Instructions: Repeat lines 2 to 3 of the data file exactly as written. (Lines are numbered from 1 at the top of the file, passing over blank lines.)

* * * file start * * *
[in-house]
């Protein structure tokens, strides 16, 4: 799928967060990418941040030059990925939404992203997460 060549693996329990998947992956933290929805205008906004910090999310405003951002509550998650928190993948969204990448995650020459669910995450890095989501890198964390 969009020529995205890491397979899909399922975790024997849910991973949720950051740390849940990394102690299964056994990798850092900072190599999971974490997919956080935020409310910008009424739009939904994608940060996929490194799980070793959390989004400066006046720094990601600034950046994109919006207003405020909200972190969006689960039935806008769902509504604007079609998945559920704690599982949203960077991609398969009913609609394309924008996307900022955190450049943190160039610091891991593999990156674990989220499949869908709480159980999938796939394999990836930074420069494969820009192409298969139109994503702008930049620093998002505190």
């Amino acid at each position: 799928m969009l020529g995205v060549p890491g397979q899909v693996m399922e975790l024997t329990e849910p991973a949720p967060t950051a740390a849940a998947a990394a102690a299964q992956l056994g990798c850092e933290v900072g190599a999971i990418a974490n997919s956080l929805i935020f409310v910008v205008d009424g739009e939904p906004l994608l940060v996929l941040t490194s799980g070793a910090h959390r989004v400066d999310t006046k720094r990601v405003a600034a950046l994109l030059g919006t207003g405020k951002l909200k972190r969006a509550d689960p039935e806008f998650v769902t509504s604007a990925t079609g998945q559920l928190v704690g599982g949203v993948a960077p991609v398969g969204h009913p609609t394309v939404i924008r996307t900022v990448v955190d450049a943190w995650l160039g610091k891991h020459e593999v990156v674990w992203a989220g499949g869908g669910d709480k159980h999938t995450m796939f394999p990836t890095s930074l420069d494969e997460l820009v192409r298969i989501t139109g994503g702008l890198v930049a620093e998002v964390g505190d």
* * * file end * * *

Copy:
């Protein structure tokens, strides 16, 4: 799928967060990418941040030059990925939404992203997460 060549693996329990998947992956933290929805205008906004910090999310405003951002509550998650928190993948969204990448995650020459669910995450890095989501890198964390 969009020529995205890491397979899909399922975790024997849910991973949720950051740390849940990394102690299964056994990798850092900072190599999971974490997919956080935020409310910008009424739009939904994608940060996929490194799980070793959390989004400066006046720094990601600034950046994109919006207003405020909200972190969006689960039935806008769902509504604007079609998945559920704690599982949203960077991609398969009913609609394309924008996307900022955190450049943190160039610091891991593999990156674990989220499949869908709480159980999938796939394999990836930074420069494969820009192409298969139109994503702008930049620093998002505190």
């Amino acid at each position: 799928m969009l020529g995205v060549p890491g397979q899909v693996m399922e975790l024997t329990e849910p991973a949720p967060t950051a740390a849940a998947a990394a102690a299964q992956l056994g990798c850092e933290v900072g190599a999971i990418a974490n997919s956080l929805i935020f409310v910008v205008d009424g739009e939904p906004l994608l940060v996929l941040t490194s799980g070793a910090h959390r989004v400066d999310t006046k720094r990601v405003a600034a950046l994109l030059g919006t207003g405020k951002l909200k972190r969006a509550d689960p039935e806008f998650v769902t509504s604007a990925t079609g998945q559920l928190v704690g599982g949203v993948a960077p991609v398969g969204h009913p609609t394309v939404i924008r996307t900022v990448v955190d450049a943190w995650l160039g610091k891991h020459e593999v990156v674990w992203a989220g499949g869908g669910d709480k159980h999938t995450m796939f394999p990836t890095s930074l420069d494969e997460l820009v192409r298969i989501t139109g994503g702008l890198v930049a620093e998002v964390g505190d």